<httpRuntime maxRequestLength="8192" />

I set mine to something obscene for testing - 2147483647. The first 4 files pass this gate.

The 200MB didn't get a chance to make it to this gate for the next reason:

System.InsufficientMemoryException: Failed to allocate a managed memory buffer of 279620368 bytes. The amount of available memory may be low. ---> System.OutOfMemoryException: Exception of type 'System.OutOfMemoryException' was thrown.

The explanation for this problem is described very well, by this poster.

Think of it like this. The 200MB file never made it out of the client. It has to be fully loaded up by the client, encrypted and then transmitted to the server.

When you use Visual Studio 2010 to generate the proxy classes for the service, it puts some stuff into your app.config. For me, it looks like this:

 name="Binding_IFileService" closeTimeout="00:01:00"
 openTimeout="00:01:00" receiveTimeout="00:10:00" sendTimeout="00:01:00"
 bypassProxyOnLocal="false" transactionFlow="false" 
 maxBufferPoolSize="524288" maxReceivedMessageSize="65536" messageEncoding="Mtom"
 textEncoding="utf-8" useDefaultWebProxy="true" allowCookies="false">
    <readerQuotas maxDepth="32" maxStringContentLength="8192" maxArrayLength="16384"
     maxBytesPerRead="4096" maxNameTableCharCount="16384" />
    <reliableSession ordered="true" inactivityTimeout="00:10:00"
         enabled="false" />
    <security mode="Message">
        <transport clientCredentialType="Windows" proxyCredentialType="None" realm="" />
        <message clientCredentialType="Windows" negotiateServiceCredential="true" />

The key is the security mode. It's set to "message" by default. That value is picked up by whatever is set on the server. By default, your server is using Message level security.

If you try to force it on the server to be like this:

 <security mode="None">

You get this error:

System.ServiceModel.EndpointNotFoundException: There was no endpoint listening at http://localhost:8080/oms/FileService.svc that could accept the message. This is often caused by an incorrect address or SOAP action. See InnerException, if present, for more details. ---> System.Net.WebException: The remote server returned an error: (404) Not Found.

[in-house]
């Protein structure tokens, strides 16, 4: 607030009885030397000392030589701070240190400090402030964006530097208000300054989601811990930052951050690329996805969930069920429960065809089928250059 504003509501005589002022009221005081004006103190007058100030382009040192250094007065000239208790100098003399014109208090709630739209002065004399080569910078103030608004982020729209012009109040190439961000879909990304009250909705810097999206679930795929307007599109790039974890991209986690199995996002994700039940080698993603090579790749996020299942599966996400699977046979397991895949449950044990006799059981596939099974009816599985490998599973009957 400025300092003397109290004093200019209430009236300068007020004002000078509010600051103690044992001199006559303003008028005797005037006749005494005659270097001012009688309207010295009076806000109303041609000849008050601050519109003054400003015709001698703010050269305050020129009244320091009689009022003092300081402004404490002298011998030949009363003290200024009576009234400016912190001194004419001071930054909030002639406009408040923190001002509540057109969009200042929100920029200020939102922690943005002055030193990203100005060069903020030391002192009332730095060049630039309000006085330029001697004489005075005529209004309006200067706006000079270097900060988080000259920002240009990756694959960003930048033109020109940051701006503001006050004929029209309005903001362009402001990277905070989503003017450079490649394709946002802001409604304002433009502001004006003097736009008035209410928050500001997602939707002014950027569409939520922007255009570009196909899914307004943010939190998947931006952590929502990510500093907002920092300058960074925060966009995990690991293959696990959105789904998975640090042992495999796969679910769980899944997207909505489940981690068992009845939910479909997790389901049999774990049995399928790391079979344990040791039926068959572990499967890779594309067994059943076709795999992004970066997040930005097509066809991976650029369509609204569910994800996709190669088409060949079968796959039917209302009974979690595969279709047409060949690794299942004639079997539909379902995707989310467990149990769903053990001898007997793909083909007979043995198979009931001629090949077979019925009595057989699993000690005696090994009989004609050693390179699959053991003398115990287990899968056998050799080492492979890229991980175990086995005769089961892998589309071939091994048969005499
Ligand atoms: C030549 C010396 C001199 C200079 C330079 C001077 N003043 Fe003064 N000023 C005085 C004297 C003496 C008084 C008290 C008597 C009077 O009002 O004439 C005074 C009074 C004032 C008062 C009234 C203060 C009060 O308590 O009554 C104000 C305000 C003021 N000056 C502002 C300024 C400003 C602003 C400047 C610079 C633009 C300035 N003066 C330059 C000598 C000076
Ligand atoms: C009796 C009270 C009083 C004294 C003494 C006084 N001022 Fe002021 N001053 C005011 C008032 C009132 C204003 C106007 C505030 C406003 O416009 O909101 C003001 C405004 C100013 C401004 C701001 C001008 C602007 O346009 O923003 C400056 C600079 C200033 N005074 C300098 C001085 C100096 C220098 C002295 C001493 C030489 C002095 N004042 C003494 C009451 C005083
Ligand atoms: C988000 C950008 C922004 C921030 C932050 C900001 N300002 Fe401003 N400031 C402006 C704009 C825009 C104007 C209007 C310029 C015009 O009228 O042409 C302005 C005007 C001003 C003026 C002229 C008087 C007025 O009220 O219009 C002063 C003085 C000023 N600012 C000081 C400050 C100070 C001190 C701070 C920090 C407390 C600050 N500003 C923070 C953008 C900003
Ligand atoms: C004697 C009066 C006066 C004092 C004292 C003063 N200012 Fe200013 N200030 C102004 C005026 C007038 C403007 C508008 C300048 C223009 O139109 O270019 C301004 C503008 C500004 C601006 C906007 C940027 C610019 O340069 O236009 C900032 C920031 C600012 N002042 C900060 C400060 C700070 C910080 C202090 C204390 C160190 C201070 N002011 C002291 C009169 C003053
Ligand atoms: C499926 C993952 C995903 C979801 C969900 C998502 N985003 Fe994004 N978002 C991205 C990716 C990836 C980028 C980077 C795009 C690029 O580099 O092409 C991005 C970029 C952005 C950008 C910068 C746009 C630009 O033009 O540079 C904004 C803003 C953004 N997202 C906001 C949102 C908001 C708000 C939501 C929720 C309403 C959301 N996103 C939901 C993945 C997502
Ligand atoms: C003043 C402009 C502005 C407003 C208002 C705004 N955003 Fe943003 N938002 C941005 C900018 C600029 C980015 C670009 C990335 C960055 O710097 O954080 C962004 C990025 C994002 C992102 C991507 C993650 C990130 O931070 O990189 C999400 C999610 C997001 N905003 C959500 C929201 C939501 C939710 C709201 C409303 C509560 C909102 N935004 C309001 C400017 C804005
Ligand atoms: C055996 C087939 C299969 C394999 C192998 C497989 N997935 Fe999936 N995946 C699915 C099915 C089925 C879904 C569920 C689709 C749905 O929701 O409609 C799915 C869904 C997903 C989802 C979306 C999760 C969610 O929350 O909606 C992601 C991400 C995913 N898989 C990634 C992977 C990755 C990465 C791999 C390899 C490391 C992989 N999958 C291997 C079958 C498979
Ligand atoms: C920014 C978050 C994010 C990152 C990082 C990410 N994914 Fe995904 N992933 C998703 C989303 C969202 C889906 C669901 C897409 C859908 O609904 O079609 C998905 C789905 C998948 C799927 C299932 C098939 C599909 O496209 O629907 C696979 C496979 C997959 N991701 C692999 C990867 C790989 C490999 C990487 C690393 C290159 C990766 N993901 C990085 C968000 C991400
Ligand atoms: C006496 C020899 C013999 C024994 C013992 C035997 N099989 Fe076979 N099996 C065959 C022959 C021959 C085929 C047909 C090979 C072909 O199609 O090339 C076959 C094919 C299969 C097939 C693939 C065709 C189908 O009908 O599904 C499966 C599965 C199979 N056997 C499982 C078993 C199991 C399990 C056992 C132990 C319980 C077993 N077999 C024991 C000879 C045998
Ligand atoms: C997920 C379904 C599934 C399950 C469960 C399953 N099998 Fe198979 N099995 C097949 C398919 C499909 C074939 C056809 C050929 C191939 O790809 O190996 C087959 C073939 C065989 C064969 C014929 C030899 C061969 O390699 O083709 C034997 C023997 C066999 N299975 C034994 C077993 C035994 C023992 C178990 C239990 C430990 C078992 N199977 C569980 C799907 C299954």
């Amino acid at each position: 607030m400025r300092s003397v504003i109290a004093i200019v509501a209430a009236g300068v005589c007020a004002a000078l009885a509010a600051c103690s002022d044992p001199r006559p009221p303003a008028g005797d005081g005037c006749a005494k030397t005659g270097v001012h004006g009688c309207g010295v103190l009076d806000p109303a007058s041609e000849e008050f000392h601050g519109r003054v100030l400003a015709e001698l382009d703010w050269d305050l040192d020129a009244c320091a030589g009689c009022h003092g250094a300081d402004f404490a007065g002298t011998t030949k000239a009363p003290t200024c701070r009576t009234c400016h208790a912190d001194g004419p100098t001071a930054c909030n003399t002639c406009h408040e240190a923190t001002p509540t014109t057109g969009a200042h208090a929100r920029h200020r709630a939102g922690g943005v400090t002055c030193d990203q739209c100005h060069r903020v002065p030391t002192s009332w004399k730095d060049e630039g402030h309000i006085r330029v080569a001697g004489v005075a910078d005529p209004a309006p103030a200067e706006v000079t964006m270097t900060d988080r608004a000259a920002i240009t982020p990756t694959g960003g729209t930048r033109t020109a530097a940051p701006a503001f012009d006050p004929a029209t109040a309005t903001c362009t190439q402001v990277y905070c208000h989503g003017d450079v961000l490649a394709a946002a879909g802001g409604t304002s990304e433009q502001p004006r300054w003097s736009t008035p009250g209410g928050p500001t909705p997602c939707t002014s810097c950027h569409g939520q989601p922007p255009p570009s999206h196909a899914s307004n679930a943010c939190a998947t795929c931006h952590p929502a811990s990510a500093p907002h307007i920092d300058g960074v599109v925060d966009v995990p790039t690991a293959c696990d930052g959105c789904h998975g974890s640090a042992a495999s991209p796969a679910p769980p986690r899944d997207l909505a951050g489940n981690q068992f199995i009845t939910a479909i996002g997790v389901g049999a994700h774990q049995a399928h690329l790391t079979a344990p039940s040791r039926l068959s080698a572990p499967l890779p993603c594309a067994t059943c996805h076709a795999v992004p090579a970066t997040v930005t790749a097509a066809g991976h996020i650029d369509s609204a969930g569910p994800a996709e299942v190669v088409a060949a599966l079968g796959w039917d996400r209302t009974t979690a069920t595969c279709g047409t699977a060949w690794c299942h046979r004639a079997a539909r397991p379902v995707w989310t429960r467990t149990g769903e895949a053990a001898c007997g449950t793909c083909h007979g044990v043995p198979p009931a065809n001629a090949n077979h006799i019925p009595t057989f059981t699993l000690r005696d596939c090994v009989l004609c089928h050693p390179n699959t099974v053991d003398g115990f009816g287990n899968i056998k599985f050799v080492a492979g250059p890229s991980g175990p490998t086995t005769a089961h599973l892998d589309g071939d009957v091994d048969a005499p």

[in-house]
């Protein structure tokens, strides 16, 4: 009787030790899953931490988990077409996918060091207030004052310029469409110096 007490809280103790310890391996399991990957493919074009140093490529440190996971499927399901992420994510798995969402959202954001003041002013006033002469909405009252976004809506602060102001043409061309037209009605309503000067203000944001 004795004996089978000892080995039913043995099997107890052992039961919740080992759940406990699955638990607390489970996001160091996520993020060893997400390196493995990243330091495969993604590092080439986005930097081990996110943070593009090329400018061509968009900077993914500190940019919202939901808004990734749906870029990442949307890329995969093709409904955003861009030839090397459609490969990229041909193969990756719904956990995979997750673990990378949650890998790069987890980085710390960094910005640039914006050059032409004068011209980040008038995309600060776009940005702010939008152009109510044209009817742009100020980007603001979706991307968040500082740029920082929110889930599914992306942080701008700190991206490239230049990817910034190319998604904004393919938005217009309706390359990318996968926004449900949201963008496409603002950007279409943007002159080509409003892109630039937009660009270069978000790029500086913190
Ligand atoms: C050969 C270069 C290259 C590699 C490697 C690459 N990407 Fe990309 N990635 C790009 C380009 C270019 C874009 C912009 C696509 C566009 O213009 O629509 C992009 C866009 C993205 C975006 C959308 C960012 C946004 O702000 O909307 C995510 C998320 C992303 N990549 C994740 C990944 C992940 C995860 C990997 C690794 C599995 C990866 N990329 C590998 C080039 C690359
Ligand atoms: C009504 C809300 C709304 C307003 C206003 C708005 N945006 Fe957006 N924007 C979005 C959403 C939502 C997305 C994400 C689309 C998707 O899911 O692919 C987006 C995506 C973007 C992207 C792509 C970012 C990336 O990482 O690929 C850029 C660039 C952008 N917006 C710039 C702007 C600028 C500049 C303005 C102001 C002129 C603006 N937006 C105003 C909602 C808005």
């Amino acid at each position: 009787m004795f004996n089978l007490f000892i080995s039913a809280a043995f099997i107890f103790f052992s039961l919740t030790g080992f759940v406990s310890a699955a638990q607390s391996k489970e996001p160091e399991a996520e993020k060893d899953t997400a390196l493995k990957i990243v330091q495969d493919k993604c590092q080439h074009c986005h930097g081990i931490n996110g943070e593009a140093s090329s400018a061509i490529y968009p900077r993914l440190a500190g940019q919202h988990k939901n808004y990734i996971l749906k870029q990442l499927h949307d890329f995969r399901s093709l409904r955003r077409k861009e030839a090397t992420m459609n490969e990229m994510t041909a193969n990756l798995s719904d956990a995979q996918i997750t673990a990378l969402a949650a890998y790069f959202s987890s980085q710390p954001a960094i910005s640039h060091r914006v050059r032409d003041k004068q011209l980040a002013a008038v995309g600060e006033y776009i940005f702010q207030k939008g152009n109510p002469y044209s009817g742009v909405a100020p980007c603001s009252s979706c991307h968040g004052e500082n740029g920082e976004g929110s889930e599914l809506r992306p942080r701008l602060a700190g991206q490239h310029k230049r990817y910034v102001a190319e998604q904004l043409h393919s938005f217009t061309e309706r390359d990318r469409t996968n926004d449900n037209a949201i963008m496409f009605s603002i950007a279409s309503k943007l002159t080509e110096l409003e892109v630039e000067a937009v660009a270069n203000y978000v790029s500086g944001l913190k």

(I did remember to update the client proxy)

And so, that's where it stands for me.... Help!

  • No answer for you, but streaming works with BasicHttpBinding and message contracts. Without seeing your .config at that stage, I couldn't tell you what caused your 400 though... – TheNextman Nov 13 '11 at 18:59
  • This isn't really an answer, but when I have trouble with my binding and endpoint configurations I use a tool in VS2010 to help make the XML a little less confusing. Go to "Tools" -> "WCF Service Configuration Editor". You can use that to edit both your client and host configuration. As already mentioned in an answer, both need to match, otherwise you'll get endpoint not found errors or security errors. BTW, nice detailed question! – Mike G Nov 14 '11 at 20:09
  • No answer either. How does one do this for a NetTcpBinding? I don't want to make a dup question... any ideas? – eric frazer Jul 17 '17 at 3:38

WCF typically doesn't handle large file transfers well unless you implement streaming, which can actually be accomplished with BasicHttpBindings.

For my project, I have a custom host factory that creates service hosts: